The ideal usage of render props occurs when there are multiple components to share functionality. If there are common functionalities that would be shared across many components and the UI is not guaranteed to be the same, the component used in the code above would not be perfect, because while we consider logic, we need many props to determine UI.

Let's look at a scenario for render props.

It is very common in React applications (or any application) to fetch data from an external service, for example, a server. To achieve this, you may have various useEffects and useStates (using React Hooks) across different components which would be used to get the data and update the state of data during mount.

Looking at this scenario, we can see that ComponentA may fetch all users and display their pictures while ComponentB may fetch a user's details and display the details. ComponentA and ComponentB obviously have different UIs but they do the same thing:

  • make fetch request
  • update state with response gotten
  • use the state on the UI

The state would contain the data gotten and additionally, we could have an isLoading state (a common practice).

Render props are ideal for such cases. Let's head over to how to use it.

How to use Render Props

Both components share the same logic, so we could manage this logic in one place.

We'd need to have a bigger component which handles the logic that would be shared across other components. Let's call the component FetchComponent. It would be used like this:

// In the component .js file
import React, { useState } from 'react'
...
const FetchComponent = (props) => {
    const {coffee} = props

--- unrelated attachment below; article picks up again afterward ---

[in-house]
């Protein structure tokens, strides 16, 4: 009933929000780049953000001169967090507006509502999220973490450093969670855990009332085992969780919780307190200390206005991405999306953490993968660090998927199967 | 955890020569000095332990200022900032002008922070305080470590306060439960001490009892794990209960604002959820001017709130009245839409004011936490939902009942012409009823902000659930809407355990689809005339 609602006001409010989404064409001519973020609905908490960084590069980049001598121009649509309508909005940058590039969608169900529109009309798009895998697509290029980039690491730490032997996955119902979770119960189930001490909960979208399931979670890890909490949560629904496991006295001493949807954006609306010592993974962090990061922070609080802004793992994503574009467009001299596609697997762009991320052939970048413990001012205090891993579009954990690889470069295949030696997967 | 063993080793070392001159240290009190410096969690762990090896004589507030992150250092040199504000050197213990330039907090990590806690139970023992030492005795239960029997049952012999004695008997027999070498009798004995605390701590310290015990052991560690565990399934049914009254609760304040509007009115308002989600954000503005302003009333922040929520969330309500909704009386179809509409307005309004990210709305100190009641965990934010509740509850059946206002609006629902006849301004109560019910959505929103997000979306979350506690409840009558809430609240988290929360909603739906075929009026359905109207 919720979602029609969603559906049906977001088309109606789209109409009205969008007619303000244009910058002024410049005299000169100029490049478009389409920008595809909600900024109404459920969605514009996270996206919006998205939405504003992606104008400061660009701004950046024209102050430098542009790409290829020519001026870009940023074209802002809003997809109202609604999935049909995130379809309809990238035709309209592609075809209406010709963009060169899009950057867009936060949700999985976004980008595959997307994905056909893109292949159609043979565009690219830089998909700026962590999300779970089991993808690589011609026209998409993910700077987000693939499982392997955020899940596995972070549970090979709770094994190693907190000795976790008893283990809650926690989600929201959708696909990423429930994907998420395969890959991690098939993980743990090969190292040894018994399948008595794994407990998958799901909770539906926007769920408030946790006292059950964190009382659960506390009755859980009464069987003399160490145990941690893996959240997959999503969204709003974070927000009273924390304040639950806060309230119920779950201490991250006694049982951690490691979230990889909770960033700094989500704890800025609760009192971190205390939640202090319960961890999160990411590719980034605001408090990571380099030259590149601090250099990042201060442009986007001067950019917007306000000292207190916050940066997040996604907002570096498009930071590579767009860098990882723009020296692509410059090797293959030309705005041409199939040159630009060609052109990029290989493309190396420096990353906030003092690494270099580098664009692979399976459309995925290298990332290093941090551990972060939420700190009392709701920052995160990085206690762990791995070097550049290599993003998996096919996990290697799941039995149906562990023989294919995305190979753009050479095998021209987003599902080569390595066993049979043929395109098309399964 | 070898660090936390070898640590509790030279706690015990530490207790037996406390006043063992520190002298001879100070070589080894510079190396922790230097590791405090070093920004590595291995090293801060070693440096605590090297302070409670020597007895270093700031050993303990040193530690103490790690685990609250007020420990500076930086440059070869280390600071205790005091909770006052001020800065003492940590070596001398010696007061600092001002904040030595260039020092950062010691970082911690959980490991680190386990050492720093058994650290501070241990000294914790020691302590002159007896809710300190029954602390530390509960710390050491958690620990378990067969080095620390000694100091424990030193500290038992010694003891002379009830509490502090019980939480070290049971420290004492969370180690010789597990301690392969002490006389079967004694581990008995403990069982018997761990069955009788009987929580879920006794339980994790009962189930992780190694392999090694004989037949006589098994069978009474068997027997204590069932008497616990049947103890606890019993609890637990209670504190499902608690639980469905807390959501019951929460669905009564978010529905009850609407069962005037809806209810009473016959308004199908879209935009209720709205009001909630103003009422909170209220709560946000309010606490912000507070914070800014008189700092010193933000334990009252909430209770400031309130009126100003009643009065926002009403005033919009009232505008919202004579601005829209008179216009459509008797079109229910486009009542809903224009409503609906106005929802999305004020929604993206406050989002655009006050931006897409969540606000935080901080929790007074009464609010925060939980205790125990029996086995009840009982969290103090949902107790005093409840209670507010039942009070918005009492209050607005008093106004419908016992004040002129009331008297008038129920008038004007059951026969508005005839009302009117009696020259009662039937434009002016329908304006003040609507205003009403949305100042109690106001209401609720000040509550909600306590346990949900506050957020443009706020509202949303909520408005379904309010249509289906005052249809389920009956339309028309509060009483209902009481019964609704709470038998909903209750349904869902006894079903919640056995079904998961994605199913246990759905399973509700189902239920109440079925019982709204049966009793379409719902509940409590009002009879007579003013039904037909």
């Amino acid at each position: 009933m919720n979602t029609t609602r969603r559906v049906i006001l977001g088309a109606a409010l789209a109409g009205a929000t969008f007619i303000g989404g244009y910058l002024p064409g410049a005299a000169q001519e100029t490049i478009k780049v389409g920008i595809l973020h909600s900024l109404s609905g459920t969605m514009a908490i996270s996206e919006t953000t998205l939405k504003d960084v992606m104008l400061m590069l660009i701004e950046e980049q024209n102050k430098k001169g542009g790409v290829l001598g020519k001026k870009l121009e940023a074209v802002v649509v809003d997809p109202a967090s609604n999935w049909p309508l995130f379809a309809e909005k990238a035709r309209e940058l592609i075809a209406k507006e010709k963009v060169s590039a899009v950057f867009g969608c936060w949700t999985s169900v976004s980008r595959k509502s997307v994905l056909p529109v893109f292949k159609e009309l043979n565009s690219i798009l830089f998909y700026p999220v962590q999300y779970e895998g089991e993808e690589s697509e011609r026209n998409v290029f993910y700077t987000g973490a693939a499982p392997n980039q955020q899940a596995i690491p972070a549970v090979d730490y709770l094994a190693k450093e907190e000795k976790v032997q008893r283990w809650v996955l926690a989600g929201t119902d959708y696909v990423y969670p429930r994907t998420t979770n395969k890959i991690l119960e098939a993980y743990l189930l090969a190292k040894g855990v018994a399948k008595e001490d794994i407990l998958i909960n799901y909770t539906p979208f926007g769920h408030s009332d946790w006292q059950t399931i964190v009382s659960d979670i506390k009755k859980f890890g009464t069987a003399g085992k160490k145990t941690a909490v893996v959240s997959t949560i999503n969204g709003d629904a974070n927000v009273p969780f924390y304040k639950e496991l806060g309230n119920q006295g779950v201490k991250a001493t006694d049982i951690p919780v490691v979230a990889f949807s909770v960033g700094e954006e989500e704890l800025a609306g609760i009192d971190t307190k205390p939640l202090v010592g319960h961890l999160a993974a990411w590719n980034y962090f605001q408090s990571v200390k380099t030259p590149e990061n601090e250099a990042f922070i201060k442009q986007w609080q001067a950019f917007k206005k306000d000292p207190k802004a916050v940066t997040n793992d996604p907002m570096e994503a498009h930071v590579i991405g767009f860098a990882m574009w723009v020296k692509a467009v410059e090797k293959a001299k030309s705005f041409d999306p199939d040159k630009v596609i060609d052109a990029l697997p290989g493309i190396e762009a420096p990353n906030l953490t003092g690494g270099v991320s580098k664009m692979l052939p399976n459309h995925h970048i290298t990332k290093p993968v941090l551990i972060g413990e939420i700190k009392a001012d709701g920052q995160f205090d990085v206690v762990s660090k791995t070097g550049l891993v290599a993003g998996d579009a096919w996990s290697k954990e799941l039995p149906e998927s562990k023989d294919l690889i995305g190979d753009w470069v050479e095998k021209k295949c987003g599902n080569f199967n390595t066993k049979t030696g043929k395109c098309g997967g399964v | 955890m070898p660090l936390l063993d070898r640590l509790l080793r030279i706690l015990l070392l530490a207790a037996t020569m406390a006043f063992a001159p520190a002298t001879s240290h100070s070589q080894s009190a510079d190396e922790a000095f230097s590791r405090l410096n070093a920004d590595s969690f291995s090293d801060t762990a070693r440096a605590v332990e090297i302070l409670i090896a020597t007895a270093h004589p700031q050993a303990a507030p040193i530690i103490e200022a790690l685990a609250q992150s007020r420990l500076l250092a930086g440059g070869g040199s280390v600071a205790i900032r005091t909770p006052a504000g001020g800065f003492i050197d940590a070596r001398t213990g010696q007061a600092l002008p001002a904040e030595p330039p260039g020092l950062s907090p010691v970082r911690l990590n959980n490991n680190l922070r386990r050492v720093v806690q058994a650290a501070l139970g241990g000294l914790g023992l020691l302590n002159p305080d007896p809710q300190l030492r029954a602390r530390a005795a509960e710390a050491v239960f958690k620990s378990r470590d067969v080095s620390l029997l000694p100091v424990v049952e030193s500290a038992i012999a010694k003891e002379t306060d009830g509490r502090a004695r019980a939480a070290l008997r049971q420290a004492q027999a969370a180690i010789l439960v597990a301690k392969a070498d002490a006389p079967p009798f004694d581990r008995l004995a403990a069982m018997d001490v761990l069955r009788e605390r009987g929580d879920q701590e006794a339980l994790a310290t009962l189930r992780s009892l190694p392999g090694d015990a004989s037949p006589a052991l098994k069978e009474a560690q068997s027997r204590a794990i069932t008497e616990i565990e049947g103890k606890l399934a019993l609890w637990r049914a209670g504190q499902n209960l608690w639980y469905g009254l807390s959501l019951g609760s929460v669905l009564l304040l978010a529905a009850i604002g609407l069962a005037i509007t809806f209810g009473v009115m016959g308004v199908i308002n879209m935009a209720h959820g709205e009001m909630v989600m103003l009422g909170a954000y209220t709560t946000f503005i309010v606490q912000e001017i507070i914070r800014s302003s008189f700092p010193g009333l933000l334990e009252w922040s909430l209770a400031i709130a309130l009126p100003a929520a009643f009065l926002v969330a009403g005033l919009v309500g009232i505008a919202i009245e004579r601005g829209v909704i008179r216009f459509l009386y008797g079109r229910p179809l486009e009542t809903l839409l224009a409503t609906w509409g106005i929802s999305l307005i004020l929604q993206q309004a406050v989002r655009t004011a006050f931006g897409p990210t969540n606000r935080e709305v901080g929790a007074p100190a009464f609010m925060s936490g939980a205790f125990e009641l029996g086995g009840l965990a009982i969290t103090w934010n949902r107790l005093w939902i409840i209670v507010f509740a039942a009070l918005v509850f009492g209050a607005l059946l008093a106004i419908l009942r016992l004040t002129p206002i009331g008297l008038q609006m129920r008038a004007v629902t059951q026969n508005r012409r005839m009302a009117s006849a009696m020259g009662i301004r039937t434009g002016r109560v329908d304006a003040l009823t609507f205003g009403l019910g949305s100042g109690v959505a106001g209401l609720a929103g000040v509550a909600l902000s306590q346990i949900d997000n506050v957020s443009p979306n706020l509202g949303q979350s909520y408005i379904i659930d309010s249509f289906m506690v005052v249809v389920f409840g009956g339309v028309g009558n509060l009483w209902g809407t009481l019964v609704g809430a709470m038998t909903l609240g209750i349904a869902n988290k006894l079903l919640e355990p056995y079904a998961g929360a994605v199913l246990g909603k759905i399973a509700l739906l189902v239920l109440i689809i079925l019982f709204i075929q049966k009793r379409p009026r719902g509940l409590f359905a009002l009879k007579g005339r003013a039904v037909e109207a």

const [state, setState] = useState({
        data: null,
        isLoading: false
    })
    // do whatever with the state
    const renderProp = coffee
    return (
        renderProp(state)
    )
}
export default FetchComponent

This is the basic structure of the bigger component. We manage some state (data and isLoading), perform some functionalities with the state and render what the consumer component decides to be rendered using the render prop (in our case coffee, though name not descriptive, but just so you understand that the prop could be called anything).

As you'd notice, this component returns the result (the returned value) of the render prop function which is called with the state argument. This means the consumer component has access to the state.

Our structure now doesn't solve our problem yet. We need to make a fetch request. But to which endpoint? We could receive that as props. Let's modify the component more.

// In the component .js file
import React, { useState, useEffect } from 'react'
import {fetchData} from './utils'
...
const FetchComponent = (props) => {
    const {coffee, endPoint} = props
    const [state, setState] = useState({
        data: null,
        isLoading: false
    })
    const renderProp = coffee
    ...
    useEffect(() => {
        const data = fetchData(endPoint)
        setState({
            data,
            isLoading: true
        })
    }, [])
    ...
    return (
        renderProp(state)
    )
}
export default FetchComponent

That's it for the main component. Using useEffect, we make a fetch request to the endpoint provided by the consumer component. fetchData is an assumed function that makes a fetch request. It depends on the method you want to achieve that - could be axios. It would also be asynchronous so you would have to handle it with promise or async/await. I didn't bother about that for the simplicity of the article.